The increase in overall price levels of items, according to the Centre for Promotion of Private Enterprise (CPPE), is at odds with inflation figures issued by the National Bureau of Statistics (NBS).
Dr Muda Yusuf, the founder of the Centre for Promotion of Private Enterprise (CPPE), said this on Wednesday in Lagos in response to the February inflation figure.
Nigeria’s inflation rate changed direction in February as it rose 15.7% from 15.6% recorded in the previous month. This is according to data released by the National Bureau of Statistics (NBS).
What you should know
- The Headline index gained 0.16 percent month over month in February 2022, compared to 1.62% in January 2022. (1.47%).
- Food inflation, on the other hand, fell to 17.11% from 17.13% the previous month, the lowest level since September 2020.
- Increases in the prices of bread and cereals, food products, potatoes, yam and other tubers, oils and fats, and fruit contributed to the rise in the food index.
- Core inflation, on the other hand, increased to 14.01% in February 2022, up from 13.87% in January 2022. This is the highest rate seen since April of last year.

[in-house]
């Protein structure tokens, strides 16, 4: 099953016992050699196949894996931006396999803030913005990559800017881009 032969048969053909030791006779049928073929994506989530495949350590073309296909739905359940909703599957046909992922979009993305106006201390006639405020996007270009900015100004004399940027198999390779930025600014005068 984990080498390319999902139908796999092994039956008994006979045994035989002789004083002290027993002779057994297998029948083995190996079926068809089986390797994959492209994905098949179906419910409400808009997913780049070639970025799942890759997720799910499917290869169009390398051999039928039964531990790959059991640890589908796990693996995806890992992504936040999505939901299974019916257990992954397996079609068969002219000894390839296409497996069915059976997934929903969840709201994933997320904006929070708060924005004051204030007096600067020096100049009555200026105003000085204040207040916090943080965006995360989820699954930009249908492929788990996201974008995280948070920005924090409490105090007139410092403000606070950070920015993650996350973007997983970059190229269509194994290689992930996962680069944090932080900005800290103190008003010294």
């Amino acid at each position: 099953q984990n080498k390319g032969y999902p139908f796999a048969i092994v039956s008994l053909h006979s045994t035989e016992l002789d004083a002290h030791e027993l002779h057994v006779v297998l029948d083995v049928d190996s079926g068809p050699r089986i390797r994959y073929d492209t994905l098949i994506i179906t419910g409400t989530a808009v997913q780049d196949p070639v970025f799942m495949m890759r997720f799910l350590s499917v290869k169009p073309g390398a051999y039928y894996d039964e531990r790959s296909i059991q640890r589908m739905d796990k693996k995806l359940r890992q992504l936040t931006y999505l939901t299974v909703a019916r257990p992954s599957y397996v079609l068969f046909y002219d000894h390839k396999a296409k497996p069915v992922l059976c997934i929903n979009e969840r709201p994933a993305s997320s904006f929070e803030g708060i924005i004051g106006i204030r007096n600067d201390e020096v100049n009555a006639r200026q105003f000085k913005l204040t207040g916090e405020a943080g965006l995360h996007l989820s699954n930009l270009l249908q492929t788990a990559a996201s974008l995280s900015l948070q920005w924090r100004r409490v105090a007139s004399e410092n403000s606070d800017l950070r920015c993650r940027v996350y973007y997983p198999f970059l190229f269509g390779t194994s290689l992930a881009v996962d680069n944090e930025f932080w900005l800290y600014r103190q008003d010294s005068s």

What the CPPE is saying
While the NBS’s technical computation of inflation rates was not in question, Yusuf said that prices for products used by ordinary households had risen by 30 to 100 percent in the previous year.
He explained, “The same is true of businesses as they have been similarly impacted due to slump in sales, turnover and profits margins. The pressure of galloping inflation on household budgets has been excruciating and unbearable. Purchasing power has been massively eroded, real incomes have collapsed, and the poverty situation has consequently worsened.”
“The impact on small businesses is much more severe because of their limited capacity to absorb economic shocks,” he added
According to the economist, the inflation problem deserved to be elevated to the status of an economic emergency requiring immediate policy responses at the highest levels of government.
This, he explained, was because the impact on citizens’ welfare had become incalculable, with many small enterprises facing extinction.
“There is an elevation of social discontent, driven by increasing joblessness and hunger. The key drivers of inflation include high and increasing energy cost, worsening currency depreciation, escalating transportation cost, high import duty on manufacturing inputs.
Yusuf said that the Central Bank of Nigeria’s financing of fiscal deficit was also a major driver of inflation.
He added, “Illiquidity in the forex market, bottlenecks in the logistics chain, state of insecurity and low productivity resulting from structural challenges and weak application of technology.’’